Flashcards in 14 - Qualitative Data Analysis Deck (26):
what did Miles call qualitative data?
"an attractive nuisance"
analysis is done after some of the stat has been collected, and implications of that analysis form further data collection
an iterative process, begins with rough definition of research question proceeds to a hypothetical answer, then moves to data collection.
what makes analytical induction unique to other grounded theory approaches?
seeks universal explanations, thus is not a very popular method. most examples of analytic induction are not recent, and does not provide guidelines for when theoretical saturation has been reached
theory derived from data, systematically gathered/analyzed; most widely used framework for analyzing qualitative data, critiqued for vague difference between concepts and categories
two central features of grounded theory
1. development out of data
2. iterative/recursive approach in which data collection and analysis proceed each other in tandem
coding in grounded theory
the key process; data is broken into component parts and given names, starts soon after data collection.
coding in grounded theory vs quantitative research
interpretation shapes emergent codes instead of fitting data into preconceived codes. grounded theory coding is more fluid and tentative. grounded theory often generates new theories while quantitative usually tests existing theory.
grounded theory uses ____ comparison
constant. new and existing data within concepts/categories are frequently compared.
nothing can be gained by further reviewing of old data nor collection of new data
three types of coding
open, axial, selective
all different parts of the same process
not all researchers operate on this three-fold distinction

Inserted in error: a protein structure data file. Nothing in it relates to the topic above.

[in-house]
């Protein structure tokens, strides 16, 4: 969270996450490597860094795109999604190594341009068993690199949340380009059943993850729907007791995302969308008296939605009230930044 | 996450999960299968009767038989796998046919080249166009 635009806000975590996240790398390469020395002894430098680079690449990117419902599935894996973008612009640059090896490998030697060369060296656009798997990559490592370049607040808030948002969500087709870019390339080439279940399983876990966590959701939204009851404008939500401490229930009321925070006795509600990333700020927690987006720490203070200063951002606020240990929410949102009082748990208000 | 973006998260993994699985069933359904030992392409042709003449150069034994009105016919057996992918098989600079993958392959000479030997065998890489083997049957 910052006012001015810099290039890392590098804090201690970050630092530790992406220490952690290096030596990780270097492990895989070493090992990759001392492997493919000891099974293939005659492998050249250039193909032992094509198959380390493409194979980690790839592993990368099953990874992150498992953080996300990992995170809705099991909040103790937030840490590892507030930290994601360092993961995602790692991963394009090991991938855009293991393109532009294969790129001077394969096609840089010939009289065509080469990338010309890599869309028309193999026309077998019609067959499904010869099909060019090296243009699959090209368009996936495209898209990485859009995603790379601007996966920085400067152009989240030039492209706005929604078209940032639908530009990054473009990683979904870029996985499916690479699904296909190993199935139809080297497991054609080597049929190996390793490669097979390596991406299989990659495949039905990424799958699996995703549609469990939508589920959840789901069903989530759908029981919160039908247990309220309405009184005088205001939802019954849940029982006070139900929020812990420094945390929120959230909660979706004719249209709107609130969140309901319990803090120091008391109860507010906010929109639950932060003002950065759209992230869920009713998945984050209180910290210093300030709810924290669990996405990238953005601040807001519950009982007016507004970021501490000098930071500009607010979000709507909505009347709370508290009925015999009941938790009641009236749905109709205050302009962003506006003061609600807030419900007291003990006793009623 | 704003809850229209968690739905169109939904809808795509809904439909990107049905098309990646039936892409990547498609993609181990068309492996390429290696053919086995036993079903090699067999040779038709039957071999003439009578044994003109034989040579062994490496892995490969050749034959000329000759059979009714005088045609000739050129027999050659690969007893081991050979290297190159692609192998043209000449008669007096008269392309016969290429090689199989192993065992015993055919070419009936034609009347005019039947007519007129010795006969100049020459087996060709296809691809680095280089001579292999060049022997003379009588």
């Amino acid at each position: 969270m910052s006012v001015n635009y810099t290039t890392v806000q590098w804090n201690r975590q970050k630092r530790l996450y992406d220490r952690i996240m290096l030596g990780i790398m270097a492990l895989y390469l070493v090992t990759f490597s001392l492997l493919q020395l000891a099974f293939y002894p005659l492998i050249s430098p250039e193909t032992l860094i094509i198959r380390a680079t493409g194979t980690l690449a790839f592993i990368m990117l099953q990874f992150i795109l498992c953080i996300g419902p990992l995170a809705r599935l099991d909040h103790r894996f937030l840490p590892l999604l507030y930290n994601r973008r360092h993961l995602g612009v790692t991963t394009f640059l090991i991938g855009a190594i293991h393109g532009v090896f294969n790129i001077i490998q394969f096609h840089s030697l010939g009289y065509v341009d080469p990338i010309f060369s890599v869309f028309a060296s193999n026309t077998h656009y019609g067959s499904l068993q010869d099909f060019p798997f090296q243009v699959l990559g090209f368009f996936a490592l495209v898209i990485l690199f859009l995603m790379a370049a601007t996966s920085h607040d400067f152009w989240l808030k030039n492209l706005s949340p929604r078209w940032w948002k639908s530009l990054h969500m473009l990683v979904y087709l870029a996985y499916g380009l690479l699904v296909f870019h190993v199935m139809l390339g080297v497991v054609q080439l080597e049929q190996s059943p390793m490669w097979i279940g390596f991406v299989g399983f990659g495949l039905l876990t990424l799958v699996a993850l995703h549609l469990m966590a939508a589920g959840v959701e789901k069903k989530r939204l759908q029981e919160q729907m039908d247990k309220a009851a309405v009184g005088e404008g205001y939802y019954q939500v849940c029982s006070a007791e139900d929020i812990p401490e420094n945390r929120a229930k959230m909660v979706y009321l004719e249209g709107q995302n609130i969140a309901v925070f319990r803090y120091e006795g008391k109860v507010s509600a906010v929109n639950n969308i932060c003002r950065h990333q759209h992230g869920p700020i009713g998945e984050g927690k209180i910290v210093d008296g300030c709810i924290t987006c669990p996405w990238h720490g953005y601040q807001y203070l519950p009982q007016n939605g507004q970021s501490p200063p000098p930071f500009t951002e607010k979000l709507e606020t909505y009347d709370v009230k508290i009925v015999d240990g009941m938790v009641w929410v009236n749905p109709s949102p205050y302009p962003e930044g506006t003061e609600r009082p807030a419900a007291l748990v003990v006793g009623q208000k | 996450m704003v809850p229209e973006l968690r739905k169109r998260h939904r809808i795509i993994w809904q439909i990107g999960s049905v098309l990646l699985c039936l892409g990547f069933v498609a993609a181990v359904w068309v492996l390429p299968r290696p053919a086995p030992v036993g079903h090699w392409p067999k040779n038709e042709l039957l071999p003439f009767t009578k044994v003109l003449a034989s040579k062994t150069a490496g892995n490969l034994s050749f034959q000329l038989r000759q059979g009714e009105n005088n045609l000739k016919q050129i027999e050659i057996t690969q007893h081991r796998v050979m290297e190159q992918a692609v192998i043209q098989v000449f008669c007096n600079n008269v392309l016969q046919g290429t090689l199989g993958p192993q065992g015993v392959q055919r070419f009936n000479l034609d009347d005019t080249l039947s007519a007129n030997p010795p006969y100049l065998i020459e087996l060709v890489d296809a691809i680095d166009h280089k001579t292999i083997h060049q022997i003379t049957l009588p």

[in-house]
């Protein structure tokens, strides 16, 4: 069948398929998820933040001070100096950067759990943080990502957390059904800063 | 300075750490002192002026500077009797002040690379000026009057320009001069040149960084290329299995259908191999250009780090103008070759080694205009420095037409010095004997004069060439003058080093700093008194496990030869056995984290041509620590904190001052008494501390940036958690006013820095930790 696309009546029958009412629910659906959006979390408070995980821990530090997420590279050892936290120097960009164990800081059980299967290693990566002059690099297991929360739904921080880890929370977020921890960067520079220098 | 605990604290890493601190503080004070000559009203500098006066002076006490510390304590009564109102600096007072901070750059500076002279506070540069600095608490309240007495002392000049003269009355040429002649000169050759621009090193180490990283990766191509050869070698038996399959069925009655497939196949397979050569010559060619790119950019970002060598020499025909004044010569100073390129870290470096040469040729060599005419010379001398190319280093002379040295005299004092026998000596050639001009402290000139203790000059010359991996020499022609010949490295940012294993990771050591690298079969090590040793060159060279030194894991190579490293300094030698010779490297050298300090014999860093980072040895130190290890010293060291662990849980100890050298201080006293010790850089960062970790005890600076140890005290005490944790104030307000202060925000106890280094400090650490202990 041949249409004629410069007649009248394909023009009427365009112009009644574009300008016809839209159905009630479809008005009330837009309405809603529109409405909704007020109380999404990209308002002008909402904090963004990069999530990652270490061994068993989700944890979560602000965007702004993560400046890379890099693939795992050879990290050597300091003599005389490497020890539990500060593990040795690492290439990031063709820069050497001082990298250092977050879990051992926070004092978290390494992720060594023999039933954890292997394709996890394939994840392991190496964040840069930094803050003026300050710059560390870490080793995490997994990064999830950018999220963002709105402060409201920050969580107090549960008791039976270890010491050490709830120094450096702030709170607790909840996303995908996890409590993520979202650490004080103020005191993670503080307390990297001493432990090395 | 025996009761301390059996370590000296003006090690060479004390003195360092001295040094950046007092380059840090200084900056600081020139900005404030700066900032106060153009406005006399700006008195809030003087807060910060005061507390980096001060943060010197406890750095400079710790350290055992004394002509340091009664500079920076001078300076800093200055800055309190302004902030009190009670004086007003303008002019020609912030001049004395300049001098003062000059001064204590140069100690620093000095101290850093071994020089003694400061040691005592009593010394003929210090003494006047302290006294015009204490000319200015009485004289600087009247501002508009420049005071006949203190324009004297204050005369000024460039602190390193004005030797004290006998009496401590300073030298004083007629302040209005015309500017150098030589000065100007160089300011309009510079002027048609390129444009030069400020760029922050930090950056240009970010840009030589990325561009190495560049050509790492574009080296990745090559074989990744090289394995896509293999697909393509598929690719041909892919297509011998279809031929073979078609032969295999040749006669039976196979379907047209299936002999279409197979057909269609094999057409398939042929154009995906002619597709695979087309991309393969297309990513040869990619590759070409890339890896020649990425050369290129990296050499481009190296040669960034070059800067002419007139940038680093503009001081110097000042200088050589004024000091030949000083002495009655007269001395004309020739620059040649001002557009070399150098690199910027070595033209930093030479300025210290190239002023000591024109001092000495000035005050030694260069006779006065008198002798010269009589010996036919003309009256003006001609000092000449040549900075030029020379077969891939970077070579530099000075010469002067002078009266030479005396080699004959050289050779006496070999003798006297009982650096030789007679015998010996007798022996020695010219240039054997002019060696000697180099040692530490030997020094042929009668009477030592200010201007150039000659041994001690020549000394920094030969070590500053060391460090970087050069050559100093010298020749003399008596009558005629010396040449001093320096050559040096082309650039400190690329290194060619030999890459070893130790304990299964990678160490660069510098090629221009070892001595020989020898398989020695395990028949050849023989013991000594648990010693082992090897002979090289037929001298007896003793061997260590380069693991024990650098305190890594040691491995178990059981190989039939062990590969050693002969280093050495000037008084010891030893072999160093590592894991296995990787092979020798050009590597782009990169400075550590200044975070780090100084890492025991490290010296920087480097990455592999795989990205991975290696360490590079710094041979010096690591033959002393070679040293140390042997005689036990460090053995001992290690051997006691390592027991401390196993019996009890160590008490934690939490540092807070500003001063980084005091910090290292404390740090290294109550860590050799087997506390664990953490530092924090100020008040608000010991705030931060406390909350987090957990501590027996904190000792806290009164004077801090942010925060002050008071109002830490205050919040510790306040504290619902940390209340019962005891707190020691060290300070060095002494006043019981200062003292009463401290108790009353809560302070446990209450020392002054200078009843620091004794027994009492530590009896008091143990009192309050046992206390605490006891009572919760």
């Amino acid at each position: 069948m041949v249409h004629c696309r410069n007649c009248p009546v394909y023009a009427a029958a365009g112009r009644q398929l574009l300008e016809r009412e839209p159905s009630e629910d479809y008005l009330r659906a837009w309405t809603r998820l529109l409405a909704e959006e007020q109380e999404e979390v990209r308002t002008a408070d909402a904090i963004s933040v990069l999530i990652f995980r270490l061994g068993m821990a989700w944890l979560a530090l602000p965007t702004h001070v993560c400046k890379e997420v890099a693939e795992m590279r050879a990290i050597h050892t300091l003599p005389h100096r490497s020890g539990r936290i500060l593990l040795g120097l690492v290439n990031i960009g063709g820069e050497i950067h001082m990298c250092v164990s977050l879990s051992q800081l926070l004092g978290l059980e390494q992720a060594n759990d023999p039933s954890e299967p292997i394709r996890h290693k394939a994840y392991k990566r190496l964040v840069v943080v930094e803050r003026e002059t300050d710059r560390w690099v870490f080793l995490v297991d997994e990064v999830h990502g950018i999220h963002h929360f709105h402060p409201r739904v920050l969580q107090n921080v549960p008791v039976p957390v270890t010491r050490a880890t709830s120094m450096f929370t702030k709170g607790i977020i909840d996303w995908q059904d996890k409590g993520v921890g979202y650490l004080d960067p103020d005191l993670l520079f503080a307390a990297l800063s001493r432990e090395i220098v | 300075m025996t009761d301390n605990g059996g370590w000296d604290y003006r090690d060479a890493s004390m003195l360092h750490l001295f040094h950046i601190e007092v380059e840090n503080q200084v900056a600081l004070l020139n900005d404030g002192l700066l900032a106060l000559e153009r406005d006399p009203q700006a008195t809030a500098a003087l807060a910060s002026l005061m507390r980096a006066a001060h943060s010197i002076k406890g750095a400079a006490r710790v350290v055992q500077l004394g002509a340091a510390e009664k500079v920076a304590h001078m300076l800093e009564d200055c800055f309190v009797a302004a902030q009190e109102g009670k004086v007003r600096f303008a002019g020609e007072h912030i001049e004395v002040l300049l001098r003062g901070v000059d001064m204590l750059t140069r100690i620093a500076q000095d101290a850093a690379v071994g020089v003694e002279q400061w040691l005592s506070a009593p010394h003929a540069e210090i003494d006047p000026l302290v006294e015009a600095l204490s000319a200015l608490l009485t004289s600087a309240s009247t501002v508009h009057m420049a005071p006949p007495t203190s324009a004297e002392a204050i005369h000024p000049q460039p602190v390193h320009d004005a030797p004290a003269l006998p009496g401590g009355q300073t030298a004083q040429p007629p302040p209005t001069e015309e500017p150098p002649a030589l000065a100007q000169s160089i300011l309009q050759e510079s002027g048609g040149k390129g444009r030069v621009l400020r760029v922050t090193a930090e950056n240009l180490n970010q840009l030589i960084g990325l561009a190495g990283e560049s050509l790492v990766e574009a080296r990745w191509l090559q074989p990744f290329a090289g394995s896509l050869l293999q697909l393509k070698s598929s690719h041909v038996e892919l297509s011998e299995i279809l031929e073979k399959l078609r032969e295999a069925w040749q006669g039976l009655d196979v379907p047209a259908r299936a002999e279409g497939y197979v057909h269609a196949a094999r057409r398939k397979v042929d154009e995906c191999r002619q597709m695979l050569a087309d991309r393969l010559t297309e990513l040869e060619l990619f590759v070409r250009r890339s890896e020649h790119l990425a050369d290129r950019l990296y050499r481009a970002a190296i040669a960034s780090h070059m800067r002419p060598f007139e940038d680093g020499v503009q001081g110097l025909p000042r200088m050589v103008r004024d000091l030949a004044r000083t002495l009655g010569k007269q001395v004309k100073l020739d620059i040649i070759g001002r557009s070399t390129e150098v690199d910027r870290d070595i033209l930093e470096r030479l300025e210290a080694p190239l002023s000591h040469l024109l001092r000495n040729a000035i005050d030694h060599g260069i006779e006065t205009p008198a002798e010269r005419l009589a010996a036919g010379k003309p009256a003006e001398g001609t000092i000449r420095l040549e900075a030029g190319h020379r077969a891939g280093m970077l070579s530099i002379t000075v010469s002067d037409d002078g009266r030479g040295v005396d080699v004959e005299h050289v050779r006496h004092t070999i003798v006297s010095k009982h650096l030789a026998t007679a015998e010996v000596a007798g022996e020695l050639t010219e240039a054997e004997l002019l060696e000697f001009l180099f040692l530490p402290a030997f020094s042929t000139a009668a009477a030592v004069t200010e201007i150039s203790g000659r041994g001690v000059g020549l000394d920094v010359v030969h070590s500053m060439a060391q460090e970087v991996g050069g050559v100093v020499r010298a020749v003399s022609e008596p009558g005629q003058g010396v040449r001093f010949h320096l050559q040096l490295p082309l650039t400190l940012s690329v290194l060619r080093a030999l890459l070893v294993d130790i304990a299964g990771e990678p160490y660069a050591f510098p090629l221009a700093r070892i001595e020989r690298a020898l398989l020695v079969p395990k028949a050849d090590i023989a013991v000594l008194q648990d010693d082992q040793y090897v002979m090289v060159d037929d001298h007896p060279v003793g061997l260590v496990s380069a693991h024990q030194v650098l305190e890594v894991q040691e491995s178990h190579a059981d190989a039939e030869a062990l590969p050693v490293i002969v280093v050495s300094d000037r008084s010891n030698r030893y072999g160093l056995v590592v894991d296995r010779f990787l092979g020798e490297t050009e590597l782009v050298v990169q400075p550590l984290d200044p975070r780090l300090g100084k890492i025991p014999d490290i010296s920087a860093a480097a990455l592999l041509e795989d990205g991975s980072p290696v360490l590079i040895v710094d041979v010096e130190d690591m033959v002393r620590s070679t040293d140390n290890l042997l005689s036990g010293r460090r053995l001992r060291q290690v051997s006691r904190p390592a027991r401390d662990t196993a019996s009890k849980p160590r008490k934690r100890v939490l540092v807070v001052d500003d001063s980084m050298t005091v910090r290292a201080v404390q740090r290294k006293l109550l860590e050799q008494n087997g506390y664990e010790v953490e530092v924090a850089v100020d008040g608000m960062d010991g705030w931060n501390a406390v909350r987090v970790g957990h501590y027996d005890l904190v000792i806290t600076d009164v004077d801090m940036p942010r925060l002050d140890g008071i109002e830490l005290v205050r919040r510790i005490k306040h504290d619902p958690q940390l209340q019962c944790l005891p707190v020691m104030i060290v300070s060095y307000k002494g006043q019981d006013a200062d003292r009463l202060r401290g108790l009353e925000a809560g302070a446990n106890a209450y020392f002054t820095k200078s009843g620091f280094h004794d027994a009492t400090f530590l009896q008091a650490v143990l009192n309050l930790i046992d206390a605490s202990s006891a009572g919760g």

process of breaking down, examining, comparing, conceptualizing, and categorizing data. stays close to data. yields concepts later grouped into categories.
ex: "anger", "jealousy", "affection" are all grouped into the category "emotion"
set of procedures whereby data are put together in new ways after open coding by making connections between categories. most controversial step because it is perceived as closing off coding process too quickly
ex: "emotion" + way it is expressed --> hardship/loss
selecting core category, systematically relating it to other categories, validating those relationships and filling in categories that need further refinement
ex: core category of hardship/loss can be "adaption"
codes determined significant if revealing or frequently occurring. codes are combined. data is reevaluated/reexplored in terms of selected codes.
ex: daughter/mother relationships coded for "closeness", but after selective/focused coding, was redefined into "closeness" and "overcloseness"
(grounded theory) concepts
building blocks of theory, produced through open coding
(grounded theory) categories
subsumes two or more concepts, an especially crucial category may be a core category
(grounded theory) properties
attributes/aspects of a category
(grounded theory) hypothesis
initial hunches about relationships between concepts
(grounded theory) theory
a set of well-developed categories systematically interrelated through statements of relationship to form a theoretical framework that explains relevant social (or other) phenomenon. can be substansive or formal.
pertains to a certain empirical instance of a phenomenon,
ex: racial prejudice in hospital setting
higher level of abstraction, has applicability to several susbstansive areas; requires data collection in different settings
notes that researchers write for themselves or their colleagues as a reminder of what a particular concept/category refers to. Can help crystalize ideas and keep track of thoughts.
problems with coding
loss of context
fragmentation of data
sensitive to connections between people's past, present, future, and their sense of place and role in these events